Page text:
When you think of a hospital, what words come to mind? Sterile, white, empty, uncomfortable?
You probably don’t picture this.
This is the foyer area of Vancouver General Hospital that challenges the stereotype of hospital space. It also speaks to another place in everyday life where art is found outside of a gallery that I mentioned back here.
I was invited to attend a public tour VGH offers every Wednesday night, discussing select pieces from the 1200 works in their collection donated by artists, collectors, and even patients or their families.
The informative hour-long tour encompassed the aesthetic, practical, philosophical, and anecdotal. The tour addressed the purpose of art in a hospital space. It’s used as art therapy because art evokes reactions in people that can lead to emotional and even physical healing.
Late Vancouver artist Jack Shadbolt (who has a few pieces in the collection) says paintings are always in a state of tension and harmony, and every colour has to exist with another colour for the viewer to make sense of it. For example, blue tends to calm people while red agitates them. VGH even has an “Art Cart” program where patients in palliative care get to choose the art that hangs on the walls in their room. I think this is a great idea, and so does this blogger who shares about her experience as a volunteer on the unit.
In addition to psychological responses, increasing studies show a link between art and neuroscience. Our tour guide quoted Nietzsche who said our muscles respond to music/art as well as our hearts. Perhaps this reference was no better demonstrated by her anecdote of how she observed the painting below pause a businessman who was briskly walking through the foyer while talking on his cell phone.
Red is usually a faux pas in hospitals, not just because of its “anger” association, but because of its connection to blood. Even though Hill Fire has a lot of red in it, no patients have complained about it. Maybe because there’s something deeper going on that connects with people. Can you spot a yellow and purple caterpillar in the far left panel near the top? By the final panel, the caterpillar has morphed into a butterfly, signifying transformation, change, and hope. Hospitals are places where hope appears, even through fire. Apparently this butterfly is a repeating occurrence in Shadbolt’s works, kind of like searching for Where’s Waldo.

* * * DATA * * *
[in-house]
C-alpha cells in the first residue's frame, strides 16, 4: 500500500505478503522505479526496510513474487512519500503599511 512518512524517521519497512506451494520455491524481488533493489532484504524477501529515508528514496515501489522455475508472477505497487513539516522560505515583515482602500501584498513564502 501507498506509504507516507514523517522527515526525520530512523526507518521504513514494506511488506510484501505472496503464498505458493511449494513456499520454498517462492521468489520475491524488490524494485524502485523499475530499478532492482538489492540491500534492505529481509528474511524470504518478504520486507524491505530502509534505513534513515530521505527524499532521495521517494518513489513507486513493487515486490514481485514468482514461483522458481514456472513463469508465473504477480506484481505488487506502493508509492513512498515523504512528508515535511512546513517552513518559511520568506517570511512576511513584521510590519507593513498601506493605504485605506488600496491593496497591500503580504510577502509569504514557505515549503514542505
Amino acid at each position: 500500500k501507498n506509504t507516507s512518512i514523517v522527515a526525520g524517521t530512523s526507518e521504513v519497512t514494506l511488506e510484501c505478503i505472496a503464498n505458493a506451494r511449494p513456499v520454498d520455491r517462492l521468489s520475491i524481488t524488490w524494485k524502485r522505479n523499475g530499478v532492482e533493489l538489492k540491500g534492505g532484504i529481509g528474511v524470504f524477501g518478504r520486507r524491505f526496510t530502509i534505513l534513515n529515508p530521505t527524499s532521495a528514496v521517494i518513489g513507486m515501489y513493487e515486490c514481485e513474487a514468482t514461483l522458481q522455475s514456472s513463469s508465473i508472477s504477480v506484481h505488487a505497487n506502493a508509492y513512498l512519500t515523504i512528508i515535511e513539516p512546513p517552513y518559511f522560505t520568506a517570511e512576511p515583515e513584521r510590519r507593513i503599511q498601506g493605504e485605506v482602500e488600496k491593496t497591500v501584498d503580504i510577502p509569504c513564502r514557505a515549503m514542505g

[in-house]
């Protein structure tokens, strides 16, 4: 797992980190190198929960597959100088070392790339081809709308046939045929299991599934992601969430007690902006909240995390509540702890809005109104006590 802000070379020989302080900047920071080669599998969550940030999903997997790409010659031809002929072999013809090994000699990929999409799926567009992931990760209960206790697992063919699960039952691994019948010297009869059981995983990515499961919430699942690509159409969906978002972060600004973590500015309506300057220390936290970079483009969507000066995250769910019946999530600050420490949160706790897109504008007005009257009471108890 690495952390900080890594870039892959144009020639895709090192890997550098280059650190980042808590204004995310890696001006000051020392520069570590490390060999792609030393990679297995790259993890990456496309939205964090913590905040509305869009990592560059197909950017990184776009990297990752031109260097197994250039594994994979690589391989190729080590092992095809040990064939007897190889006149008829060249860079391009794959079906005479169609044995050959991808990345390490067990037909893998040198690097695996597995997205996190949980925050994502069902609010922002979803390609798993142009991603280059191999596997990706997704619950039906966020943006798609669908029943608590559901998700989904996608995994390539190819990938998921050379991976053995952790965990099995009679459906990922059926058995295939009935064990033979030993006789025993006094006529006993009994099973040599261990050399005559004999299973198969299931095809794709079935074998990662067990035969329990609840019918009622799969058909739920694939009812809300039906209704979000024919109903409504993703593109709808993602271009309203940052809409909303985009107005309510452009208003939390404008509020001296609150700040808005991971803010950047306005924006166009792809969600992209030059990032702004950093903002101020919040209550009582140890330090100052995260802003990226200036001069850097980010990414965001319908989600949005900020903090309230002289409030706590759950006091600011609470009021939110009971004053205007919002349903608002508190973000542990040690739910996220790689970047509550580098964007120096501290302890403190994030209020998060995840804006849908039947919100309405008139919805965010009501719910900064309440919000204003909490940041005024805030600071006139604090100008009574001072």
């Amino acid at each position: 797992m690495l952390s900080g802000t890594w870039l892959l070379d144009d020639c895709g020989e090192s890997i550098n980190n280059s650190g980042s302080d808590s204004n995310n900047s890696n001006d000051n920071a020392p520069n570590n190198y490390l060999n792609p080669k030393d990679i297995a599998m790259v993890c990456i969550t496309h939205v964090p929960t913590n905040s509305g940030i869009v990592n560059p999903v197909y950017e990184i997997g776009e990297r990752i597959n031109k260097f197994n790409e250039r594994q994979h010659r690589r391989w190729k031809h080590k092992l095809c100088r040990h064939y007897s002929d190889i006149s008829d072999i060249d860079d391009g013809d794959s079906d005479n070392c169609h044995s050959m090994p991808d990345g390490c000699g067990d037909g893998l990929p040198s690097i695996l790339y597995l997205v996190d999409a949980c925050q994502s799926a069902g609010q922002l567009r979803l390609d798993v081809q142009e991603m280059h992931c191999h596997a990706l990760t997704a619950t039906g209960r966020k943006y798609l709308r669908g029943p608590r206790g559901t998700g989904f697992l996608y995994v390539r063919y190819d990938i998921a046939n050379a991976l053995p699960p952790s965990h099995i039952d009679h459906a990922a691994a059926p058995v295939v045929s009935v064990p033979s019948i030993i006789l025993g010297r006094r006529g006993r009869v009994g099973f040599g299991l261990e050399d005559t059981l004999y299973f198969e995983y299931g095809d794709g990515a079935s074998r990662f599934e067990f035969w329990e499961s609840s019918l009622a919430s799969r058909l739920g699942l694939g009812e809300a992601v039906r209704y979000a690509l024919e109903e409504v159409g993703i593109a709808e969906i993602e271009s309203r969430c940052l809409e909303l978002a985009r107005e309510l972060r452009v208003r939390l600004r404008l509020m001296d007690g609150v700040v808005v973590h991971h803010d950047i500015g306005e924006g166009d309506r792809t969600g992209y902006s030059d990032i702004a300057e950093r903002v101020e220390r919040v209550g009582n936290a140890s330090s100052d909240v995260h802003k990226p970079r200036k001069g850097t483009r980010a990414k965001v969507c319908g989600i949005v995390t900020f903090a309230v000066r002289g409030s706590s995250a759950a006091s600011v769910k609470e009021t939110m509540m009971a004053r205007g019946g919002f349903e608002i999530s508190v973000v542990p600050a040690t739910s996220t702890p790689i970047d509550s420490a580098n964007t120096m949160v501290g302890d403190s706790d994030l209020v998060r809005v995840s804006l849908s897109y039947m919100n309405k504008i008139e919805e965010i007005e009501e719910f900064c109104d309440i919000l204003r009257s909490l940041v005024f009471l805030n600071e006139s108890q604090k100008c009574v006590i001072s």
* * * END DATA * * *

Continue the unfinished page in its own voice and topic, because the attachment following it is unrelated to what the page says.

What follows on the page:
The triptych-style Hill Fire plays off another work in the collection called Triptych. This installation features three glass mosaics balanced on crescent-shaped steel pieces. When the light shines through the hospital windows, the glass sparkles like stained-glass cathedral windows, showing the connection between art and the spiritual. Traditional triptychs are devotional paintings or carvings placed in church altarpieces such as the famous Ghent Altarpiece. According to the plaque, this work was inspired by emotional events in the artist’s life. Fragility and strength are both evident in its combination of transparent glass and solid metal.
Shadbolt’s contemporary, Gordon Smith, also has paintings in the collection. The Byway Pond changes from a more representational image in the top part to an abstract rendering in the bottom half. In some ways, I feel it’s a pictorial representation of the depth Smith talks about when he says, “I am a hundred painters deep.” Each of us is influenced by what and who came before. We have many layers, only some of which are visible.
What I appreciate about VGH’s art initiative is that it helps create and unite a community of strangers all struggling with some kind of illness in the same space by offering them a shared atmosphere of potential hope and healing. I think there’s something to be said for the collective power of art. It’s not just background décor but an active participant in shaping the stories of the patients that come in and out of these doors. Yes, some will die but others will fly again, like Shadbolt’s butterfly emerging through the flames. Bent but not broken, damaged but not destroyed. The nature of life. Fragility and strength. Hurt and healing. Endings and beginnings.